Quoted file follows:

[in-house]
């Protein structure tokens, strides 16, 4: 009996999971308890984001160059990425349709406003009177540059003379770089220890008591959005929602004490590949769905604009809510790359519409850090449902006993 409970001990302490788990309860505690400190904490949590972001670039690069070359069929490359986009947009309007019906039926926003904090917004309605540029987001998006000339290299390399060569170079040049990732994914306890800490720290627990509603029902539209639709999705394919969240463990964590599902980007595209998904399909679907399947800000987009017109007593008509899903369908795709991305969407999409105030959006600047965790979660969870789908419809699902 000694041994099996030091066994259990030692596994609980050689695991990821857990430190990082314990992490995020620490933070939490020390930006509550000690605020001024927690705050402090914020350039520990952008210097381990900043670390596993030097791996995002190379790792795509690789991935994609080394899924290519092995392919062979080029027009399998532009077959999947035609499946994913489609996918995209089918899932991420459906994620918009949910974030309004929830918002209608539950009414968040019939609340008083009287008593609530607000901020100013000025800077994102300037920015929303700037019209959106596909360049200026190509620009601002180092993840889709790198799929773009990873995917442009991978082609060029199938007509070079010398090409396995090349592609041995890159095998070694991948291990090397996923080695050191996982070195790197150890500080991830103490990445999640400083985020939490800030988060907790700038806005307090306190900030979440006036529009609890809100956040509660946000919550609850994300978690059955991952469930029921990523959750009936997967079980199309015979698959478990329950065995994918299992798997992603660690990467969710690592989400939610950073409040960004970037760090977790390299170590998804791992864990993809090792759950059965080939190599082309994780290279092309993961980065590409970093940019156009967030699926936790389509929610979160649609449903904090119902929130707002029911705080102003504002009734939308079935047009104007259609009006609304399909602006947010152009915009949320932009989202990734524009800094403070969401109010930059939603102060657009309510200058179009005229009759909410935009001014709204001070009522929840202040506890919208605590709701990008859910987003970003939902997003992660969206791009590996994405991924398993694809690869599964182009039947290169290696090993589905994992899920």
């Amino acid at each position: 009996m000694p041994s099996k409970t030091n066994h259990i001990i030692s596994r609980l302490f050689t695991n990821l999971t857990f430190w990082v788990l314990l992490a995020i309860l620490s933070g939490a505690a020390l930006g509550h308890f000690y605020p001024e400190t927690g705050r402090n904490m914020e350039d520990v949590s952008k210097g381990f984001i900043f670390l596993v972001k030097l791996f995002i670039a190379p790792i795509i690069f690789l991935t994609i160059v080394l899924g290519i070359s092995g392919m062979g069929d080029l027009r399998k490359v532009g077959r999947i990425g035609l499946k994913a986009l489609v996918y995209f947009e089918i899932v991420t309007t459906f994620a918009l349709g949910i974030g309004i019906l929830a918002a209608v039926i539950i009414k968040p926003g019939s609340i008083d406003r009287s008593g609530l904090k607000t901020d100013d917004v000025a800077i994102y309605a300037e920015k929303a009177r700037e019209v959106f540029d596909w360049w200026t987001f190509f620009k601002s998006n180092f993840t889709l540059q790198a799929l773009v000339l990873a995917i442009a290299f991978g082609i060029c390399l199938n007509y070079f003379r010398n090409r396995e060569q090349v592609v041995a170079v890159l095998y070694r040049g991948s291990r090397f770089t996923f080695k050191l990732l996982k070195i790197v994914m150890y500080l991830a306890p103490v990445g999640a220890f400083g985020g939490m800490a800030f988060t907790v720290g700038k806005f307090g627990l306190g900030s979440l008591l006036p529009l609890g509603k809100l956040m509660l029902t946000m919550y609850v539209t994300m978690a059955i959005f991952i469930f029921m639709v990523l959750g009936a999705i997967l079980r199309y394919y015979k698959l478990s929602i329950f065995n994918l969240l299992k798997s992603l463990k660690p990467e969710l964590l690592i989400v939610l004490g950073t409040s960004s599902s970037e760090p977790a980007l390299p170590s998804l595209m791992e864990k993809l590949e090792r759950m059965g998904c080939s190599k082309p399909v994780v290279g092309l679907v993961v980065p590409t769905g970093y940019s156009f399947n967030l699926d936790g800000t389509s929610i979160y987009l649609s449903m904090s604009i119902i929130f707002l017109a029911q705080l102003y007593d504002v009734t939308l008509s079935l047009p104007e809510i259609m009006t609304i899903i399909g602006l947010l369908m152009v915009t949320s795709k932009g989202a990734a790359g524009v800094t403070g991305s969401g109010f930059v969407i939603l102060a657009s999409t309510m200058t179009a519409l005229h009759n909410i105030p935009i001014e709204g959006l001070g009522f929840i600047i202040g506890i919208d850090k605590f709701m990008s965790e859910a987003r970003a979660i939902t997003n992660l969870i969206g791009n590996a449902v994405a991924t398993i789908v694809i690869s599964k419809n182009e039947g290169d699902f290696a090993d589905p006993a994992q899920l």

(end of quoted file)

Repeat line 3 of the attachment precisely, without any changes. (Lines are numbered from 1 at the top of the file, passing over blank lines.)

């Amino acid at each position: 009996m000694p041994s099996k409970t030091n066994h259990i001990i030692s596994r609980l302490f050689t695991n990821l999971t857990f430190w990082v788990l314990l992490a995020i309860l620490s933070g939490a505690a020390l930006g509550h308890f000690y605020p001024e400190t927690g705050r402090n904490m914020e350039d520990v949590s952008k210097g381990f984001i900043f670390l596993v972001k030097l791996f995002i670039a190379p790792i795509i690069f690789l991935t994609i160059v080394l899924g290519i070359s092995g392919m062979g069929d080029l027009r399998k490359v532009g077959r999947i990425g035609l499946k994913a986009l489609v996918y995209f947009e089918i899932v991420t309007t459906f994620a918009l349709g949910i974030g309004i019906l929830a918002a209608v039926i539950i009414k968040p926003g019939s609340i008083d406003r009287s008593g609530l904090k607000t901020d100013d917004v000025a800077i994102y309605a300037e920015k929303a009177r700037e019209v959106f540029d596909w360049w200026t987001f190509f620009k601002s998006n180092f993840t889709l540059q790198a799929l773009v000339l990873a995917i442009a290299f991978g082609i060029c390399l199938n007509y070079f003379r010398n090409r396995e060569q090349v592609v041995a170079v890159l095998y070694r040049g991948s291990r090397f770089t996923f080695k050191l990732l996982k070195i790197v994914m150890y500080l991830a306890p103490v990445g999640a220890f400083g985020g939490m800490a800030f988060t907790v720290g700038k806005f307090g627990l306190g900030s979440l008591l006036p529009l609890g509603k809100l956040m509660l029902t946000m919550y609850v539209t994300m978690a059955i959005f991952i469930f029921m639709v990523l959750g009936a999705i997967l079980r199309y394919y015979k698959l478990s929602i329950f065995n994918l969240l299992k798997s992603l463990k660690p990467e969710l964590l690592i989400v939610l004490g950073t409040s960004s599902s970037e760090p977790a980007l390299p170590s998804l595209m791992e864990k993809l590949e090792r759950m059965g998904c080939s190599k082309p399909v994780v290279g092309l679907v993961v980065p590409t769905g970093y940019s156009f399947n967030l699926d936790g800000t389509s929610i979160y987009l649609s449903m904090s604009i119902i929130f707002l017109a029911q705080l102003y007593d504002v009734t939308l008509s079935l047009p104007e809510i259609m009006t609304i899903i399909g602006l947010l369908m152009v915009t949320s795709k932009g989202a990734a790359g524009v800094t403070g991305s969401g109010f930059v969407i939603l102060a657009s999409t309510m200058t179009a519409l005229h009759n909410i105030p935009i001014e709204g959006l001070g009522f929840i600047i202040g506890i919208d850090k605590f709701m990008s965790e859910a987003r970003a979660i939902t997003n992660l969870i969206g791009n590996a449902v994405a991924t398993i789908v694809i690869s599964k419809n182009e039947g290169d699902f290696a090993d589905p006993a994992q899920l």